I was a person who aced things.
It felt like a big moment. It felt draped in metaphorical significance about bravery, and trust, and adventurousness — like it would reveal something essential about who I was and how I'd live the rest of my whole life. Saying no to flying right now suddenly felt like saying no to every possibility forever. Did I want to be a person who let minuscule statistical risks undermine any sense of bravery? Was this a challenge I couldn't rise to? Was I going to let fear make me small?
I'm not sure I ever really had a choice. Chip was Chip. He was my perfect man, and I'd thought so ever since his parents moved in next door to my parents, back when we were both in college. Our mothers became best next-door-neighbor friends, drinking wine on the patio and gossiping, but I only saw him on vacations. In the summers, his dad made him mow the lawn, and I'd stand at our window and watch. One time, my mom urged me to take him out a bottle of water, and he glugged the whole thing down in one swoop. I still remember it in slow-mo.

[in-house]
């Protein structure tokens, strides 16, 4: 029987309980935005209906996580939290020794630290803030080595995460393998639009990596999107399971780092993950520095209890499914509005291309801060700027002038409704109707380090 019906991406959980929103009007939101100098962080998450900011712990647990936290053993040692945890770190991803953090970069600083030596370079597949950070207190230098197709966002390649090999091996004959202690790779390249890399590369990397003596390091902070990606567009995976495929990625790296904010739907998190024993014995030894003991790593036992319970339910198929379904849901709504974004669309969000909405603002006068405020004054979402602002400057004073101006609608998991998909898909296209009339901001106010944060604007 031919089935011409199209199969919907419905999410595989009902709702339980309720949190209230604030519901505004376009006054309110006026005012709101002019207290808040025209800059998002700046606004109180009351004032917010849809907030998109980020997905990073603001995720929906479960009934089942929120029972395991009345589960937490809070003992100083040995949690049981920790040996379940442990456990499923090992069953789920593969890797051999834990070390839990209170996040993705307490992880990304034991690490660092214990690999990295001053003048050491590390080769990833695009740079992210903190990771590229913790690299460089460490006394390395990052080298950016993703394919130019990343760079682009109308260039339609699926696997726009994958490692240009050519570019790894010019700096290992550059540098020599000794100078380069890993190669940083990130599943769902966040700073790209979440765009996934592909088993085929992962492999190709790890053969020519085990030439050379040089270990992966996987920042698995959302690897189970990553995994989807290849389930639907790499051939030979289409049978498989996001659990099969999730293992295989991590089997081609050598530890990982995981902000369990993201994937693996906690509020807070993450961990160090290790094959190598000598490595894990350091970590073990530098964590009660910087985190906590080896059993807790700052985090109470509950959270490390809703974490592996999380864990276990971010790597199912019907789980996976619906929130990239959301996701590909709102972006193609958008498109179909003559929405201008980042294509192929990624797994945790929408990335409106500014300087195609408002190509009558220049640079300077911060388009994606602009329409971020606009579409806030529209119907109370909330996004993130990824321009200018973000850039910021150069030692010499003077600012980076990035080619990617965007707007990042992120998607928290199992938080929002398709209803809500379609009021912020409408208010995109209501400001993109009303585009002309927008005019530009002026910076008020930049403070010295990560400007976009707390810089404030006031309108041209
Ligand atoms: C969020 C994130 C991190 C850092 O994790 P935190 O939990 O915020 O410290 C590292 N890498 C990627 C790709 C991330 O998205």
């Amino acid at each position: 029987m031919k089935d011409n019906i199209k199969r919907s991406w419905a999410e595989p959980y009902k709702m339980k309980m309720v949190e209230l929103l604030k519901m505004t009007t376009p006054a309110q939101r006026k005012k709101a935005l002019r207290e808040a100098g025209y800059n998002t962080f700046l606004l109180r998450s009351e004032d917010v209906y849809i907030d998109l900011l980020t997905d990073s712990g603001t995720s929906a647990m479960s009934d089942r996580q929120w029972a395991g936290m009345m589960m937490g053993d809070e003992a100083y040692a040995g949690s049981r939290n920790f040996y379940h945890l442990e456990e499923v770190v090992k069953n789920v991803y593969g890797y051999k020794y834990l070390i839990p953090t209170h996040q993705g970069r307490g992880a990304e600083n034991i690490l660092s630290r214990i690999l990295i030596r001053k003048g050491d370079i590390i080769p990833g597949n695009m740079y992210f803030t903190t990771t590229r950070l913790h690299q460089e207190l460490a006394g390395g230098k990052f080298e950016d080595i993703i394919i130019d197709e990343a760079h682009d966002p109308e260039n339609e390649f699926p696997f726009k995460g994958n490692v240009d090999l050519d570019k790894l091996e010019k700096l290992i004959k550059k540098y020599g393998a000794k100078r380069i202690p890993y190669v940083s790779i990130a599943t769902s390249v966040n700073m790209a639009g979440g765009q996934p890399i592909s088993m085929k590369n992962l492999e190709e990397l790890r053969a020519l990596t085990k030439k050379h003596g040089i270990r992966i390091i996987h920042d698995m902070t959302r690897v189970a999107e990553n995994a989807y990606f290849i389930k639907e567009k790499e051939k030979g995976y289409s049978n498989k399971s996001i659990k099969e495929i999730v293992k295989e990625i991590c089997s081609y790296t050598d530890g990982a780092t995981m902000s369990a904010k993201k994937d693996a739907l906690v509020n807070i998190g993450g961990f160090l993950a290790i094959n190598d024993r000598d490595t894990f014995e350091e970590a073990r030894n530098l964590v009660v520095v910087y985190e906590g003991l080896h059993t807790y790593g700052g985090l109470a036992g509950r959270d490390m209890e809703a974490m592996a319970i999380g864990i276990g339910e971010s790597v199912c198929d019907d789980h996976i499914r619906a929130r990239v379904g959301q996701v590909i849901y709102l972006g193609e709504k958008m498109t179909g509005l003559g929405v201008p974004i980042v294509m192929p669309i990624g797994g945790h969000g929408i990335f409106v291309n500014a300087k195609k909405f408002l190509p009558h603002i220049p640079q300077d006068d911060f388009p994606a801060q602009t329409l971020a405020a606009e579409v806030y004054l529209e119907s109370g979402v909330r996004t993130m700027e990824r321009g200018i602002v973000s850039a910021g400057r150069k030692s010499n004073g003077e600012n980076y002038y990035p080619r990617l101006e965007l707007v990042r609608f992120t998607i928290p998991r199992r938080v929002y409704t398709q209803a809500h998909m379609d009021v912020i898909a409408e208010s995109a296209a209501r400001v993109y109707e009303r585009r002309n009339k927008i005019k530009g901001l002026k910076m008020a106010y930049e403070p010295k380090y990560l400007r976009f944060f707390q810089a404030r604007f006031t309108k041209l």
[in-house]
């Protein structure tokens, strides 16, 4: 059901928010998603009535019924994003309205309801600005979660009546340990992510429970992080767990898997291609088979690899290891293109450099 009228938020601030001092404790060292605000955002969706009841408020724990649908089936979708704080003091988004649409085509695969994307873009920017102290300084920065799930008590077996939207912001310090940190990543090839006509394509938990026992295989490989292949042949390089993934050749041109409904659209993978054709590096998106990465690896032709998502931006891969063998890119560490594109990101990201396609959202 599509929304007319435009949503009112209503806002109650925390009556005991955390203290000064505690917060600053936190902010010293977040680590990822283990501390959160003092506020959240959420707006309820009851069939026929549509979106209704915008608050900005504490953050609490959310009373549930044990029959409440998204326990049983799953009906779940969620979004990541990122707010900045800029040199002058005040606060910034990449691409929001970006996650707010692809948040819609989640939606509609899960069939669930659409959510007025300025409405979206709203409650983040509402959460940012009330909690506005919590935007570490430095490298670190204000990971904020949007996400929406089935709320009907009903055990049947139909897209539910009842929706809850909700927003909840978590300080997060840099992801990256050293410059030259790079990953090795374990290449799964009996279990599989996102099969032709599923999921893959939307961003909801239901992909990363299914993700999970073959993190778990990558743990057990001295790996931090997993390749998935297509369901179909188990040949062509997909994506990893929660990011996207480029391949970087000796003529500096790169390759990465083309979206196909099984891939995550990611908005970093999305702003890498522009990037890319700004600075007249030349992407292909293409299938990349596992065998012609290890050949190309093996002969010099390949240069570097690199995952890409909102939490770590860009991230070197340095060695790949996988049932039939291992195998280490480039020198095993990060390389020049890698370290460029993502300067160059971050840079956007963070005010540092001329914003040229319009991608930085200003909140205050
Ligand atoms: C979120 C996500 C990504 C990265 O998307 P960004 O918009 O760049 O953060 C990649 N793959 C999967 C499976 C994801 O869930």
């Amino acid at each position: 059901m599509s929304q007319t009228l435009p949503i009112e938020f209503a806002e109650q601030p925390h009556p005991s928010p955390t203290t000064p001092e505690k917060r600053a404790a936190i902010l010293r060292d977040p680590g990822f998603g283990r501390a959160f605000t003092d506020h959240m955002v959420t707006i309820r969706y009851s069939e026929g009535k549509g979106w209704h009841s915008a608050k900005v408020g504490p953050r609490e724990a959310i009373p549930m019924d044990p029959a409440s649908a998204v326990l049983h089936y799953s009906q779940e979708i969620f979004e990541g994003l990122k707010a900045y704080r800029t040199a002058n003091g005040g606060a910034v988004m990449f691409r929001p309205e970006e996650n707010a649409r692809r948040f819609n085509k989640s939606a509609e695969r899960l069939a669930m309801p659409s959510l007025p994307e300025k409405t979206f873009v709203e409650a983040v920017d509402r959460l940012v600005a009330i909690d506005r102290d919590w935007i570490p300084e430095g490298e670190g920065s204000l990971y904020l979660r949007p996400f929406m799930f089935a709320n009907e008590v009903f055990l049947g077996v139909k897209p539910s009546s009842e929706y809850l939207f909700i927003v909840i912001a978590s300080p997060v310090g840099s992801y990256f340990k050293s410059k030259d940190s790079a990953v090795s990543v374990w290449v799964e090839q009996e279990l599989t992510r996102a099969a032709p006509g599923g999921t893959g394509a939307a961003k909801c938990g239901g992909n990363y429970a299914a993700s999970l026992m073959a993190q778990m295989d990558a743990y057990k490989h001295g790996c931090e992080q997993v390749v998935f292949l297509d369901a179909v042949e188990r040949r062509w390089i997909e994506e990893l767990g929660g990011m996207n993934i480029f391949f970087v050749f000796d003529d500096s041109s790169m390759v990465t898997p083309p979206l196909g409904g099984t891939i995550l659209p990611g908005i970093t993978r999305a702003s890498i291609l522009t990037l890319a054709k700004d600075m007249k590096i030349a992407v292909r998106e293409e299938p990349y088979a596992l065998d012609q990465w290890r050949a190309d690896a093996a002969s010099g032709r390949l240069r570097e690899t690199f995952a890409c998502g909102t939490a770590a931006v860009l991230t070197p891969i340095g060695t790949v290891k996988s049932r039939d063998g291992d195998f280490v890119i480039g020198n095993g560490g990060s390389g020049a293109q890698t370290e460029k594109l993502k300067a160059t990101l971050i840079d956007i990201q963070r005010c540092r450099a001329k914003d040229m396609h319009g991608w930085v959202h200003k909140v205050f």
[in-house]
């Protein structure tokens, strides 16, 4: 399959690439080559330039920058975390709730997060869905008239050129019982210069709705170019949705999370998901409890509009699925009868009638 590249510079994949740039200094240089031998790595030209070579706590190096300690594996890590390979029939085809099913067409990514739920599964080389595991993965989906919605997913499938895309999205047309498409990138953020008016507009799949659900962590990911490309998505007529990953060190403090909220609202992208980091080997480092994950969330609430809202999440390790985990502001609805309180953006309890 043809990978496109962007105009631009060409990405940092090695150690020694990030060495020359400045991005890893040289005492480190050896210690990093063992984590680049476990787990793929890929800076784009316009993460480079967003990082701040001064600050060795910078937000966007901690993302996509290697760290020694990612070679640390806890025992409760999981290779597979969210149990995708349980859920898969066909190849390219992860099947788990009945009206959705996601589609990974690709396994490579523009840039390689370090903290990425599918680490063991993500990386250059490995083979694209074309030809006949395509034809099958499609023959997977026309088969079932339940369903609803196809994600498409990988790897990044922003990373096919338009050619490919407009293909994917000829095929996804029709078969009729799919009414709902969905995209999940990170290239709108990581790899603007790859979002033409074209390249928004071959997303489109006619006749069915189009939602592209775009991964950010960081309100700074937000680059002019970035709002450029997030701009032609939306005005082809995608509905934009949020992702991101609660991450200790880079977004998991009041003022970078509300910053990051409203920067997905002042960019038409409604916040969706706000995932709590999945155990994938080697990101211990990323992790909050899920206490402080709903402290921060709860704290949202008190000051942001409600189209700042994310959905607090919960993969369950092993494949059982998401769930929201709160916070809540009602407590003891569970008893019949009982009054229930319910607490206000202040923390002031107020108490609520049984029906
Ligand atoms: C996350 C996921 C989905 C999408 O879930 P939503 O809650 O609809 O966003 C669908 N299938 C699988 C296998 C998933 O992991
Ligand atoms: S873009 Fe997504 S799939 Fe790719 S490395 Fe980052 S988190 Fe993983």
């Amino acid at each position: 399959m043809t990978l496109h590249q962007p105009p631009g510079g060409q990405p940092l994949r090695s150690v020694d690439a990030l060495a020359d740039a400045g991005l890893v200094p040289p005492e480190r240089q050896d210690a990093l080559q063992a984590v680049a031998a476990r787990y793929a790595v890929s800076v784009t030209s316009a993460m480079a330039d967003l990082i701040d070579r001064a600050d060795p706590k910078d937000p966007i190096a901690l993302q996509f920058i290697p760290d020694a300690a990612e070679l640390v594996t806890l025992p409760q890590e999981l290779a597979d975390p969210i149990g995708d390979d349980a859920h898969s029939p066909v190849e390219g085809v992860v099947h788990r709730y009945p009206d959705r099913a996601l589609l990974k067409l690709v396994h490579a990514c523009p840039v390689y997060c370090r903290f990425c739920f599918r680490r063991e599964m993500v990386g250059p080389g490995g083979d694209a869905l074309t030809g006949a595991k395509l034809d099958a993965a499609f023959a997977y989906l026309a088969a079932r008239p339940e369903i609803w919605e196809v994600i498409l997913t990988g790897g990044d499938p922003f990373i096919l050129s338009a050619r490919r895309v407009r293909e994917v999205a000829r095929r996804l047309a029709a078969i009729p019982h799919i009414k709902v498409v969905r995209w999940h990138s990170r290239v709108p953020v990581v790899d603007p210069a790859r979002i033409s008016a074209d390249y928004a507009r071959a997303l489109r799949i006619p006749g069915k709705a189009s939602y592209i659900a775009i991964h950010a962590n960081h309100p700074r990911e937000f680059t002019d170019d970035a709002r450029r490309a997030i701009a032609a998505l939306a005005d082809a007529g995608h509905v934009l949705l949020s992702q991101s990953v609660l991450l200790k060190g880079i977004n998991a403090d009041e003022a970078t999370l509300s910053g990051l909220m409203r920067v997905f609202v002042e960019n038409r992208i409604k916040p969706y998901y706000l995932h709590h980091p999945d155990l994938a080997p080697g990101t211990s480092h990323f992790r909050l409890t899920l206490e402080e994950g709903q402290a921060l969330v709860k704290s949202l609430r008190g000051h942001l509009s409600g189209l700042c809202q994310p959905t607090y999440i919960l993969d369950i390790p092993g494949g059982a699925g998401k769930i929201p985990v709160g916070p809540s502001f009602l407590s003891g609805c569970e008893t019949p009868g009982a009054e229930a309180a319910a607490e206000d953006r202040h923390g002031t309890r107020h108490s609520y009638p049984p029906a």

But I really didn't know him at all until we both wound up at business school together back home in Austin by accident. I was team leader of our study group, and he worked under me, which was good for him.
That's how we fell in love.
I'd have married him that first night we kissed, if he'd asked me. He was that kind of guy. Tall, clean-shaven, blond, all-American, high-achieving, confident. And dreamy. People did what he wanted. I felt lucky to be with him, and I'd doodled "Margaret Dunbar" more times than I'll ever admit. I once Googled dog breeds for our future pet. And one night, when shopping for something else — I swear — on the Home Depot website, I clicked on a little pop-up box for wood fence pickets. Just to see how much they were.